Over the years I have flirted with recording singing birds. Usually it has been via an ipod, so really only on a casual basis, but I have always fancied doing a bit more although, what to do with them. My quality of recording is limited, and Xeno-Canto the premier bird recordings site, has more than enough clicks and coughs to entertain, so the recordings have been sitting in a computer file doing nothing until eBird allowed the additions of audio media to a checklist.
I think I have peaked on eBird (for now) with photographed species, 993 so far, it would have been more but all my old slides went in the recyc before the add media option became live. So I then added my paltry few recordings, I have more somewhere as I had one of those ‘Remembird’ things and used it for a while! After uploading I had a grand total of seven audio files added to eBird then I thought, what about some species I’d badly videoed (pocket camera stuck to the scope eyepiece jobs), perhaps there was a way to upload the singers. Well this was a can of worms.
It turned out that, between Sandra and I, we had a ton of things chipping, squawking and making very exotic sounds on the audio tracks of our trip video clips, great, but how to isolate them into wav., or mp3., files suitable for upload to eBird? Enter Audacity, a free piece of software that does the trick in a spectacular way. You set Audacity to record from the PC and then play the video. The sound converts into a file you can edit, and edit many times to isolate all the different calls and songs on there, very relevant in a Neotropical context. You can snip out coughs and cars, barking dogs and even idiots who repeatedly ask whether you are taking a video (that would be me!)
The result is that I now have over 50 audio files on eBird, attached to the relevant checklist. I also have about 65 tracks with stuff like ‘unknown call/song, Gamboa, Panama Dec-19-2012’ as the title awaiting our attention. Now, I have no problem ticking call only, because listing is only a game and not even a serious one like say Twister. If you can identify a call or song correctly it counts and I won’t be adding a sniffy ‘all seen only’ comment to my World list in Bubo (Bubo.org, great, simple and free listing site) to the 45 species I’ve only ever heard. It may be that I will get another couple from the unknown call/song files and here is another lesson. You don’t have to ID everything at the time. It is quite acceptable to make notes and recordings, even take bad photos and then work up an identification, it took me years to realise this but it does make sense.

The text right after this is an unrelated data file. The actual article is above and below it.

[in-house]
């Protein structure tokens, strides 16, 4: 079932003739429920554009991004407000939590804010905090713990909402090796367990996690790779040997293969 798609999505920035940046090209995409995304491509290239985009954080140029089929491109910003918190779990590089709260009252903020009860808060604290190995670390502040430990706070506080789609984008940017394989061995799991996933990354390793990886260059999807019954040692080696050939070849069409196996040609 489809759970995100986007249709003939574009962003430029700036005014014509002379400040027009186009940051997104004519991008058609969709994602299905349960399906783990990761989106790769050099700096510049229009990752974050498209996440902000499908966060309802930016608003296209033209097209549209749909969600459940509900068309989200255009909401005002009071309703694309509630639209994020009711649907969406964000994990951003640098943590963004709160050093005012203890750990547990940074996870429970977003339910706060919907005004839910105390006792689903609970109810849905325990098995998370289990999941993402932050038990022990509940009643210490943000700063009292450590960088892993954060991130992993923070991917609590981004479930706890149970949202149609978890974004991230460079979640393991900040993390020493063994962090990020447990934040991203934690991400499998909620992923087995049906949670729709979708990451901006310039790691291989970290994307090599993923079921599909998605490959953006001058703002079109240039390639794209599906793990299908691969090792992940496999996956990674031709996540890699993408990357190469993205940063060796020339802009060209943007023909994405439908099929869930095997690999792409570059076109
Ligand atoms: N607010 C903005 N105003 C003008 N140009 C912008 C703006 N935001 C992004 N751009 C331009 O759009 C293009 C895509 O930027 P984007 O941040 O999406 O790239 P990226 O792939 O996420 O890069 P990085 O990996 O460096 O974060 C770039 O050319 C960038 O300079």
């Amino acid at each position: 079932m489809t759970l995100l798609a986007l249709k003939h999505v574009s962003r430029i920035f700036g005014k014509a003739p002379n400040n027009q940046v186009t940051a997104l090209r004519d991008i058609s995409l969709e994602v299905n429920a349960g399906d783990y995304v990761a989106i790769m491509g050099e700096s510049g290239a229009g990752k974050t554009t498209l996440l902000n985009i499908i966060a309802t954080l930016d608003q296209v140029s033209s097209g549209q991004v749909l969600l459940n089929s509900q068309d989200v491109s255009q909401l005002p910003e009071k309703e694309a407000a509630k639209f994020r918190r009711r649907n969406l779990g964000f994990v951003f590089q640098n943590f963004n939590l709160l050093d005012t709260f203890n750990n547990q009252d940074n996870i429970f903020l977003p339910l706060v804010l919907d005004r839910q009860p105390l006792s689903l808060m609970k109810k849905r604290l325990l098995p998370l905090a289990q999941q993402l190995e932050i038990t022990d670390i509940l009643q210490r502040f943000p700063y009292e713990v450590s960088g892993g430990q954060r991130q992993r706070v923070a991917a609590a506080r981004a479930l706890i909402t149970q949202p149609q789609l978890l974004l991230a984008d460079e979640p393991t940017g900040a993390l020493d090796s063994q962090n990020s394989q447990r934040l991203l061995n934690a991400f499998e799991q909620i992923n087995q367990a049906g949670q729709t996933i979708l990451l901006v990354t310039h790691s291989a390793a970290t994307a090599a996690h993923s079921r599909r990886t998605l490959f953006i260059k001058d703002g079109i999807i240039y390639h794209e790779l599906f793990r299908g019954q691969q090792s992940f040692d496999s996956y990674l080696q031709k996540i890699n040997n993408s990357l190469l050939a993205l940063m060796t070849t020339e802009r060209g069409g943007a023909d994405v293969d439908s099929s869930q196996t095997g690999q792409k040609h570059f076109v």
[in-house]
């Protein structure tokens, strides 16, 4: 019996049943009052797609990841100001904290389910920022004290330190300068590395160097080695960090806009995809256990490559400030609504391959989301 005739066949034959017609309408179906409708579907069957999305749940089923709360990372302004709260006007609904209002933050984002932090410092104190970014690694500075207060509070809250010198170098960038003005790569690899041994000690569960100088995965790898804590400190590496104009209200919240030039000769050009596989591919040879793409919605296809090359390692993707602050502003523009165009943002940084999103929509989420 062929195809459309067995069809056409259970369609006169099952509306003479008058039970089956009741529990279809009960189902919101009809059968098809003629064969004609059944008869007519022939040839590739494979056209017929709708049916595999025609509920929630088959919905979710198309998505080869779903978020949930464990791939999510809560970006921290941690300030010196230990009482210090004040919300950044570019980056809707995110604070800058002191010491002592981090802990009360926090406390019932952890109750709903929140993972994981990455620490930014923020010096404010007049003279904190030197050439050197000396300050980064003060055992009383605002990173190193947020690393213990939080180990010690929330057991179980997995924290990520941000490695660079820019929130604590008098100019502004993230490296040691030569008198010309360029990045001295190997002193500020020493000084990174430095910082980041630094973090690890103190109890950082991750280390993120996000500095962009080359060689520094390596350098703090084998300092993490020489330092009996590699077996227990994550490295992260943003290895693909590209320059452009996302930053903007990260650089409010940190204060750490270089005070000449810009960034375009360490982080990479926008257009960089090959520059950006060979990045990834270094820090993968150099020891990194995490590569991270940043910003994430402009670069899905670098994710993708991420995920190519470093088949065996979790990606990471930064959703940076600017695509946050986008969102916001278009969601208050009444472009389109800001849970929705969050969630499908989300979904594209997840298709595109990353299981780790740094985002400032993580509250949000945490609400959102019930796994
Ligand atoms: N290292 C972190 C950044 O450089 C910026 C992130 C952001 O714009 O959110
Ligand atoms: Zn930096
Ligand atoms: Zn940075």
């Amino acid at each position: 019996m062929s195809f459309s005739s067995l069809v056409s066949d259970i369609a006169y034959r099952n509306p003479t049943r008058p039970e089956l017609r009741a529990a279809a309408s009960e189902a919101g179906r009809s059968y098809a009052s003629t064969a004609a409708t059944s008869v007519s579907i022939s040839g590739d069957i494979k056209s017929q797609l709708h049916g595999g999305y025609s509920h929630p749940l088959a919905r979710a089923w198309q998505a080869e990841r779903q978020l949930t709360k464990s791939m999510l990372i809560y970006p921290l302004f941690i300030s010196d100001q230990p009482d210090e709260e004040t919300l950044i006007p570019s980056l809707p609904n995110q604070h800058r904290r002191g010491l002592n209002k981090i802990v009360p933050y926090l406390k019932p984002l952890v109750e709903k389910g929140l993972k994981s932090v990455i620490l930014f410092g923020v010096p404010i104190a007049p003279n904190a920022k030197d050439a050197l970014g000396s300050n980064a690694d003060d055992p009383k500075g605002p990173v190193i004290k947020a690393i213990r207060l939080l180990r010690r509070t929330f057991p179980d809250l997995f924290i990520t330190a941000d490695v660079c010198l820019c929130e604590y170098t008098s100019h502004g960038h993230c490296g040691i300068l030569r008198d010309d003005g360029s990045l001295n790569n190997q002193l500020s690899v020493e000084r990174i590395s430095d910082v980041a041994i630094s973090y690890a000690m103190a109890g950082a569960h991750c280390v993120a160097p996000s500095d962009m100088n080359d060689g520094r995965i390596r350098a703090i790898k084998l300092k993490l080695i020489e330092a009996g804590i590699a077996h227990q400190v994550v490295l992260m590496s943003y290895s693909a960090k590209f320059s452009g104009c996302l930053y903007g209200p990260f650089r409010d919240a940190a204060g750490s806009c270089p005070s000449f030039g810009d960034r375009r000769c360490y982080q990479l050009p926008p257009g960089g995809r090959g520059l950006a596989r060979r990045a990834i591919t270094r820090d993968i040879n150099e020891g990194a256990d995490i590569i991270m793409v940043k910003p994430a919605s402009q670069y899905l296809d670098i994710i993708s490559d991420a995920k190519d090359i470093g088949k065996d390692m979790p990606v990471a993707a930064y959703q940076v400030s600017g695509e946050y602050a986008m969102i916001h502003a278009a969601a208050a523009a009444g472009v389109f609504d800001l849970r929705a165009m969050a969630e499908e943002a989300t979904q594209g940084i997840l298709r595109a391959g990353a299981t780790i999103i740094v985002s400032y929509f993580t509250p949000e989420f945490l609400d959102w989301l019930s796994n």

For some time I have been thinking about what this birding year will be about, it was the CSI big year last year (see the tab at the top for a write-up). I have decided to up my recording status by trying to get something on our summer birds, when they get here (come on, get a move on). I may stick with the ipod as a recording tool or perhaps seek out something (cheap) a bit more dedicated. Having crap ears that can no longer hear higher frequencies means a lot of headphone work but it will be fun, I’ll report back at the end of the year how I do.
Some of you will know that I have started a Facebook page for Cape Sable Island wildlife, anyone can join but posted content is restricted to CSI birds/animals/plants/insects/fish etc. I created it so that people can learn about our diverse wildlife and also so that they can post pictures that might not see the light of day anywhere else. Historical photos are most welcome.
And now to the birding. Good some days have been had recently although fog is a regular visitor and the wind has been a right pig at times. In Pubnico the Prothonotary Warbler has been faithful to the Kelp larder, I even got a couple of shots of it actually sitting in a bush.
Ospreys are back, this one was over the house carrying nesting material. We get them quite frequently in summer, I must try filling one of the suet feeders with Herring, see if it works!
Shorebirds are increasing in number with The Hawk the place to be. In with the Black-bellied Plovers recently was this American Golden-Plover; a regular species here in the autumn but less common as a spring bird.
Can you tell which on it is?
There are plenty of Dunlin around too. We should be looking for the down-curved bill and white rump of a Curlew Sandpiper again. We had two, perhaps three last year and, once these birds are in the ‘system’ they often appear at the same site over multiple years.
Finally, just a few stats: My year list is currently 155 in Nova Scotia, 125 on Cape Sable Island and going along nicely. Bring on the tanagers!